Bandol is the only French wine that is dominated by the Mourvedre grape, which performed differently depending on the particular terroir of the region. The soils in the northwest region, from the communes of La Brûlat to Saint-Cyr-sur-Mer, are is composed of small pebbles and produce lighter, more delicate wines. On the red clay that is scattered throughout the region, the wine produced is very tannic and must be tempered with increased blending of Cinsaut and Grenache. The Grenache grape itself, it typically planted on cooler north facing slopes to prevent the grape from over ripening and making the wine highly alcoholic. The relative infertility of the soil throughout the region helps to keep yields low with the Bandol region having some of the lowest yields in France. The use of mechanical harvesting is impractical due to the style of terracing used on the hillsides and is prohibited by the rules of the AOC.
The Cassis AOC, located along the coast between Marseilles and Bandol, is unique in Provençal wine region due to white wine comprising over75% of its production. The soil of is primarily limestone which is particularly suited to the cultivation of Clairette, Marsanne, Ugni blanc and Sauvignon blanc which are the major varieties of the area. The dry white wines are characterized by their full bodies, low acidity and herbal aromas that pair well with the local seafood cuisine such as bouillabaisse. Local consumption has outpaced supply and has limited the amount of Cassis wine that could be exported. Local laws are being developed in the region to protect vineyards from being overrun with commercial and residential development from the city of Marseilles.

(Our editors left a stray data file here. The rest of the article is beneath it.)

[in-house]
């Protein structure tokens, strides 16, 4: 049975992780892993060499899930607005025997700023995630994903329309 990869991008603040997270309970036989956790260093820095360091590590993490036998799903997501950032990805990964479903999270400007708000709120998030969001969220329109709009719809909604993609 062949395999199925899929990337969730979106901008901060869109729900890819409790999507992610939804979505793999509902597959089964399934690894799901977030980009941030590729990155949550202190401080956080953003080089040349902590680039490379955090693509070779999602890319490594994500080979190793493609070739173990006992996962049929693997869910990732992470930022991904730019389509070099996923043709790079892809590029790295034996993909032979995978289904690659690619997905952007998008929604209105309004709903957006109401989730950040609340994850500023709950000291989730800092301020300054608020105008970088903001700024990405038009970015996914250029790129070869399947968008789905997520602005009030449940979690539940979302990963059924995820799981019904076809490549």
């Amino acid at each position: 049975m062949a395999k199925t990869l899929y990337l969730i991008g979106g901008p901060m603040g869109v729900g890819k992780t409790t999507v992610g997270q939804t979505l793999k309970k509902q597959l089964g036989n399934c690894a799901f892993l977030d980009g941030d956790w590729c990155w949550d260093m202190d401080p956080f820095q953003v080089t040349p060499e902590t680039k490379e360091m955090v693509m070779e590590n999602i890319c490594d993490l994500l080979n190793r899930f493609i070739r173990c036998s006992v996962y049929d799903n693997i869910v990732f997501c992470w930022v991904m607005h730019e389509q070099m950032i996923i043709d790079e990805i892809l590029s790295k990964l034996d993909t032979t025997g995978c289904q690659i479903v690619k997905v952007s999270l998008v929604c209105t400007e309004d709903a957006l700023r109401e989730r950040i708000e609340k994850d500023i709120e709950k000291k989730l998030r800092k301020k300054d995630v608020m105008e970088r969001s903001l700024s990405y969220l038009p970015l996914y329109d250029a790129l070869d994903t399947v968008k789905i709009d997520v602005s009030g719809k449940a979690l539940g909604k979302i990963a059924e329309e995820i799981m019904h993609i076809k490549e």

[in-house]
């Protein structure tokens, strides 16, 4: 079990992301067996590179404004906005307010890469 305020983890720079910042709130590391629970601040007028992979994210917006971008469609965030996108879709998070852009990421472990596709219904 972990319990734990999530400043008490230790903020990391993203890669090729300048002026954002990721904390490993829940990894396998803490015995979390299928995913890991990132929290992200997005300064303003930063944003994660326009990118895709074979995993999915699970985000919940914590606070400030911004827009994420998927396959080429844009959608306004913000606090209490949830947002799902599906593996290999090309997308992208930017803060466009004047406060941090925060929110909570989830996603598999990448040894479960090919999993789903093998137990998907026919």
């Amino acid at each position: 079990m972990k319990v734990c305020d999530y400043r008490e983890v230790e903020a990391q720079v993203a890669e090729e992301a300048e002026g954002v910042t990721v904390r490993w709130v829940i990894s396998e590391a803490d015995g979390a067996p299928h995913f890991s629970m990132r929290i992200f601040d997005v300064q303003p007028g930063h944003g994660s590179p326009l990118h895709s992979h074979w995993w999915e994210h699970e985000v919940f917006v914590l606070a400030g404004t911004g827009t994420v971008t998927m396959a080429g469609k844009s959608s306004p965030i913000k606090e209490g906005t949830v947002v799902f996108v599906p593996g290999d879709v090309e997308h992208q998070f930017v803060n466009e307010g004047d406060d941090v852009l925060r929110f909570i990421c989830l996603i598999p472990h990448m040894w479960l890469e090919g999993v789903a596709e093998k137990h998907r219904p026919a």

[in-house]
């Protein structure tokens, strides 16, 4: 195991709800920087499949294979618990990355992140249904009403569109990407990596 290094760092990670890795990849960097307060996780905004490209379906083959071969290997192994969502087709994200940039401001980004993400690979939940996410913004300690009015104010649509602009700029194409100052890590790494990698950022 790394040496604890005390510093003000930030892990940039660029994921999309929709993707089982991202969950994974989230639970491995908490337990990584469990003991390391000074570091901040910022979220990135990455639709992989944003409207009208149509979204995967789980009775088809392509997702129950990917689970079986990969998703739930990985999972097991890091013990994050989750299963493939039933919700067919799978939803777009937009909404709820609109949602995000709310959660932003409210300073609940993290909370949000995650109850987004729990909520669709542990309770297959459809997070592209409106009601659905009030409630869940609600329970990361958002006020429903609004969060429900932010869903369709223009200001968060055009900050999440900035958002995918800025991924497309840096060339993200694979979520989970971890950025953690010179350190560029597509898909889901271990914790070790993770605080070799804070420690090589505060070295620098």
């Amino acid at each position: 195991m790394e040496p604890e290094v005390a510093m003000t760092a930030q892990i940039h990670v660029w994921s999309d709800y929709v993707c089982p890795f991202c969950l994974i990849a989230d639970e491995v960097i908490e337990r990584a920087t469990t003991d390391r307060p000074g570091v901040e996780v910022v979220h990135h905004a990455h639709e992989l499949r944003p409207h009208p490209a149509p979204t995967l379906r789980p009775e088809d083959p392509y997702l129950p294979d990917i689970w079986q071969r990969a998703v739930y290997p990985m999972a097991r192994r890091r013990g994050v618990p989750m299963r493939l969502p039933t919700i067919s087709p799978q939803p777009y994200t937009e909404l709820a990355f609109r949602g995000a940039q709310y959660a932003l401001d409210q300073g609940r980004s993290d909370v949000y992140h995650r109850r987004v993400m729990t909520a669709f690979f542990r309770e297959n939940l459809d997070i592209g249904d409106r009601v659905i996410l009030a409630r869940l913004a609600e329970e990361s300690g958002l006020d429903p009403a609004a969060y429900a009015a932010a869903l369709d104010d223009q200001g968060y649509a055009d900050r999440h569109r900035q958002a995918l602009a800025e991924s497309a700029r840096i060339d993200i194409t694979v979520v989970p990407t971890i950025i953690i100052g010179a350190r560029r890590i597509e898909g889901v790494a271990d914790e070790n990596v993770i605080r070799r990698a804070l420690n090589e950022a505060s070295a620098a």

4. Coteaux Varois
The Coteaux Varois AOC covers the central region of Provence, in the Var département from where the region’s name is derived, between the Côtes de Provence AOC and the Coteaux d’Aix-en-Provence AOC. The region is sheltered by the surrounding Sainte-Baume mountains which have a tempering effect on the Mediterranean influences that are common throughout Provence. This is most evident in the vineyards around Brignoles where the cooler climate causes harvesting to be carried out in November, several weeks after most Provençal wine areas have harvested in early September. This unique terroir has encouraged interest from Burgundy wine producers such as Maison Louis Latour to experiment with planting Pinot noir. The region started out as a vin de pays and was upgraded to Vin Délimité de Qualité Supérieure (VDQS) status in 1985, followed by AOC status in 1993. Over 60% of the region’s production is rosé with around 33% red wine and small amount of white wine. The main grape varieties of the region are Grenache, Cabernet Sauvignon, Cinsaut, Mourvèdre, Syrah and Carignan.
Resource: Provence Wine
Provence Wines Video